Tag Archive | Begonia

What’stomata with you?


Click here to contact SoundEagleSoundEagle says:

Click here to contact SoundEagleadelecmj states: “This picture also illustrates why I’m rambling about these cute little things. My MSc research project is focussed on better understanding how stomata develop in Begonia and so, for the next 2-3 months I’ll be eating, breathing and living stomata science.”

 

Plants in real life

Tiny little mouths. Swarms of them on every leaf, gaping wide open or clamping shut in order to keep their plants alive. They’re called stomata and help prevent plants from losing so much water that they dehydrate whilst allowing enough carbon dioxide into leaves that they can continue the amazing job of making their own food from what is essentially fresh air, water and sunshine. They allow plants to live on land and do things like survive droughts or forgetful gardeners and could play a big part in aiding adaptation to climate change, making them topical and important.

So, what actually are these mysterious structures? They’re basically pores on the surface of plants that let air in and out. One stoma comprises of two guard cells which control how open the pore is, an air cavity underneath that and, sometimes, a whole lovely bunch of other cells and maybe…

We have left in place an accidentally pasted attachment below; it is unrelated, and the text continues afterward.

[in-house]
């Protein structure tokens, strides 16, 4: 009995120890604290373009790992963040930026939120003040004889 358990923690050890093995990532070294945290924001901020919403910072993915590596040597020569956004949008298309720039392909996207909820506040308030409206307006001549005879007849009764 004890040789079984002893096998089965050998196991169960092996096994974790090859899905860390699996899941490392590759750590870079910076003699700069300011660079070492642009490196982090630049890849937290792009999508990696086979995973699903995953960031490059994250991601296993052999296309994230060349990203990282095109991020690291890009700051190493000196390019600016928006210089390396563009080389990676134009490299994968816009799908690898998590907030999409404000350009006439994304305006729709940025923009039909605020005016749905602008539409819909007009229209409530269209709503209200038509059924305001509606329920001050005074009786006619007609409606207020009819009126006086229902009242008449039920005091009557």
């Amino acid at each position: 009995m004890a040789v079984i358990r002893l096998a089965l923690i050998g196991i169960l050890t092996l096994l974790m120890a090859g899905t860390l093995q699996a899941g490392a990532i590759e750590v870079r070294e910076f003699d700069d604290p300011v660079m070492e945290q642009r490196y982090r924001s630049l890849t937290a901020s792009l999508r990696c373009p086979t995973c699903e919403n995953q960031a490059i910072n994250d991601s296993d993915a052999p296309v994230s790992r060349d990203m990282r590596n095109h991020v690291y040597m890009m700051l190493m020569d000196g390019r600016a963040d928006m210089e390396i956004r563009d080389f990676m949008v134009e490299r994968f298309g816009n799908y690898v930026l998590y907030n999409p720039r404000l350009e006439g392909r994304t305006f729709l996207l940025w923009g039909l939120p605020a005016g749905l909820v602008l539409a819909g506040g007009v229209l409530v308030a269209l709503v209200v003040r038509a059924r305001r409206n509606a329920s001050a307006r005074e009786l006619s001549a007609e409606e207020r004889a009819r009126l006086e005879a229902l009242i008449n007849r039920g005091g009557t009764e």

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Get your GREEN THUMB on!


If you’re like me and sad to have it still be winter (darn groundhog), here’s a great gardening gift that you can make inside for the green-thumb in your life.

Begonias are one of the easiest plants to propagate; most varieties only need a little water to start new roots. They come in infinite varieties (I love the leaves as much as the flowers) and stand up incredibly well as city house plants (requiring relatively low light, rather infrequent waterings (a once-a-week soaking will suffice in a pot with good drainage), and they are undeniably gorgeous.  Click below for the how-to.

How to: Propagate Begonias

Prepare a small container by washing thoroughly, making sure to leave no residue of suds.  The smaller the container, the better since the cutting will release growth hormones into the water to help the new roots develop.  Fill with tepid water.

Snip a large healthy…

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Greetings!


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